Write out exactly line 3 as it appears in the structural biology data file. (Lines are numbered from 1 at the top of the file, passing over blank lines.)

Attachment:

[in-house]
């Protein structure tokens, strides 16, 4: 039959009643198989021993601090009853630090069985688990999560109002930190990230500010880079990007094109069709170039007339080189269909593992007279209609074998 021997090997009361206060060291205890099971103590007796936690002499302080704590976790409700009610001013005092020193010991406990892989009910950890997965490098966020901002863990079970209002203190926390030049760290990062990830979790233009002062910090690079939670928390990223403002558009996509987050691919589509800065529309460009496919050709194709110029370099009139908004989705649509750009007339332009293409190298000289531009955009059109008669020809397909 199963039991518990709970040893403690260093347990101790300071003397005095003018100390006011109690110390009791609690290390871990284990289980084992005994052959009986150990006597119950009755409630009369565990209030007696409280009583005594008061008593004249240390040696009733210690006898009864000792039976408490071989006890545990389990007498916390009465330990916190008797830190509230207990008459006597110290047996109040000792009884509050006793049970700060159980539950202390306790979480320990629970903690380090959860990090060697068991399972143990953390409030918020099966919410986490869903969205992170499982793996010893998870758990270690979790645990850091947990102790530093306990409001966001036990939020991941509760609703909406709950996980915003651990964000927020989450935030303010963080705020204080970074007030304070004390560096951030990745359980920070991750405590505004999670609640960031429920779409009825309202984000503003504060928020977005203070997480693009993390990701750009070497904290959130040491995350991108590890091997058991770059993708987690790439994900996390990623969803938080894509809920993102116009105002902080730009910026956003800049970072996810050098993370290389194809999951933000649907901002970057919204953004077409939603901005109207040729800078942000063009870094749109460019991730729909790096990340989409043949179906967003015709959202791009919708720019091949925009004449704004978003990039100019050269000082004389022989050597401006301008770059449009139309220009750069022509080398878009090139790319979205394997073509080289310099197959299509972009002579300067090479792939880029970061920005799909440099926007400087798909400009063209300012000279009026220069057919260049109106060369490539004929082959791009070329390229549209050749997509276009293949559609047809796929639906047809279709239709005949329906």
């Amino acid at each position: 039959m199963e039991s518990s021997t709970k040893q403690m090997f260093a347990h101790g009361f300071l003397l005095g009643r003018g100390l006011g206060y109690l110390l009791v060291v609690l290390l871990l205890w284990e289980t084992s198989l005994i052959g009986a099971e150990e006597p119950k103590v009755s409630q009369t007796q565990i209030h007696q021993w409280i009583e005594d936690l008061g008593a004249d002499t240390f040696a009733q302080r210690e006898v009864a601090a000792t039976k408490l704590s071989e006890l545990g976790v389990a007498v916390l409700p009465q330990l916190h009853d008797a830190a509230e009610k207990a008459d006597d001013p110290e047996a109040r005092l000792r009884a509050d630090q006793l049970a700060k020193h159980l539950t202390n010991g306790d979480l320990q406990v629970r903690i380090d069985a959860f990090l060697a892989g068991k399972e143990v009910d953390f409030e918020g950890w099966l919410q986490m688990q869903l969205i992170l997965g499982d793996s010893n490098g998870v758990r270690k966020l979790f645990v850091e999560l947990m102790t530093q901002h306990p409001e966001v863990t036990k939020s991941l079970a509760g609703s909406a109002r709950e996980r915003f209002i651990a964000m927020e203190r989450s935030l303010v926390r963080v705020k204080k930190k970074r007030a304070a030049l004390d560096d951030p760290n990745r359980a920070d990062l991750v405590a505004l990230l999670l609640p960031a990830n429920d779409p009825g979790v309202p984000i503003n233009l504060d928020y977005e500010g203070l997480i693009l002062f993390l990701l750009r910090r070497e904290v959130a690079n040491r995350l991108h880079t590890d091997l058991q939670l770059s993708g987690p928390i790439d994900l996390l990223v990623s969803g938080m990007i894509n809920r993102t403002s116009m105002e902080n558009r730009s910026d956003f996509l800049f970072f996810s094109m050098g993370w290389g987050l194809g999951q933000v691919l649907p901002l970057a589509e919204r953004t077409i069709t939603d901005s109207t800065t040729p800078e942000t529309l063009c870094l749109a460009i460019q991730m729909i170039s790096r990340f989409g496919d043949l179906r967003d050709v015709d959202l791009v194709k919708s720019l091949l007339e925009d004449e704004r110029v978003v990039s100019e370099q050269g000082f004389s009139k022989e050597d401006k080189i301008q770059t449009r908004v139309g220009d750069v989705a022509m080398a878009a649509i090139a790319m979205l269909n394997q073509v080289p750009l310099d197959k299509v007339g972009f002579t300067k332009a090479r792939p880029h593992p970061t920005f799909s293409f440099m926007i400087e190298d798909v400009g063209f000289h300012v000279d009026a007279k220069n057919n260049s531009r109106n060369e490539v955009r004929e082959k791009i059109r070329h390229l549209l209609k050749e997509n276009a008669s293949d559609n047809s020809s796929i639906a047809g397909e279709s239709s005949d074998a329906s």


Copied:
């Amino acid at each position: 039959m199963e039991s518990s021997t709970k040893q403690m090997f260093a347990h101790g009361f300071l003397l005095g009643r003018g100390l006011g206060y109690l110390l009791v060291v609690l290390l871990l205890w284990e289980t084992s198989l005994i052959g009986a099971e150990e006597p119950k103590v009755s409630q009369t007796q565990i209030h007696q021993w409280i009583e005594d936690l008061g008593a004249d002499t240390f040696a009733q302080r210690e006898v009864a601090a000792t039976k408490l704590s071989e006890l545990g976790v389990a007498v916390l409700p009465q330990l916190h009853d008797a830190a509230e009610k207990a008459d006597d001013p110290e047996a109040r005092l000792r009884a509050d630090q006793l049970a700060k020193h159980l539950t202390n010991g306790d979480l320990q406990v629970r903690i380090d069985a959860f990090l060697a892989g068991k399972e143990v009910d953390f409030e918020g950890w099966l919410q986490m688990q869903l969205i992170l997965g499982d793996s010893n490098g998870v758990r270690k966020l979790f645990v850091e999560l947990m102790t530093q901002h306990p409001e966001v863990t036990k939020s991941l079970a509760g609703s909406a109002r709950e996980r915003f209002i651990a964000m927020e203190r989450s935030l303010v926390r963080v705020k204080k930190k970074r007030a304070a030049l004390d560096d951030p760290n990745r359980a920070d990062l991750v405590a505004l990230l999670l609640p960031a990830n429920d779409p009825g979790v309202p984000i503003n233009l504060d928020y977005e500010g203070l997480i693009l002062f993390l990701l750009r910090r070497e904290v959130a690079n040491r995350l991108h880079t590890d091997l058991q939670l770059s993708g987690p928390i790439d994900l996390l990223v990623s969803g938080m990007i894509n809920r993102t403002s116009m105002e902080n558009r730009s910026d956003f996509l800049f970072f996810s094109m050098g993370w290389g987050l194809g999951q933000v691919l649907p901002l970057a589509e919204r953004t077409i069709t939603d901005s109207t800065t040729p800078e942000t529309l063009c870094l749109a460009i460019q991730m729909i170039s790096r990340f989409g496919d043949l179906r967003d050709v015709d959202l791009v194709k919708s720019l091949l007339e925009d004449e704004r110029v978003v990039s100019e370099q050269g000082f004389s009139k022989e050597d401006k080189i301008q770059t449009r908004v139309g220009d750069v989705a022509m080398a878009a649509i090139a790319m979205l269909n394997q073509v080289p750009l310099d197959k299509v007339g972009f002579t300067k332009a090479r792939p880029h593992p970061t920005f799909s293409f440099m926007i400087e190298d798909v400009g063209f000289h300012v000279d009026a007279k220069n057919n260049s531009r109106n060369e490539v955009r004929e082959k791009i059109r070329h390229l549209l209609k050749e997509n276009a008669s293949d559609n047809s020809s796929i639906a047809g397909e279709s239709s005949d074998a329906s």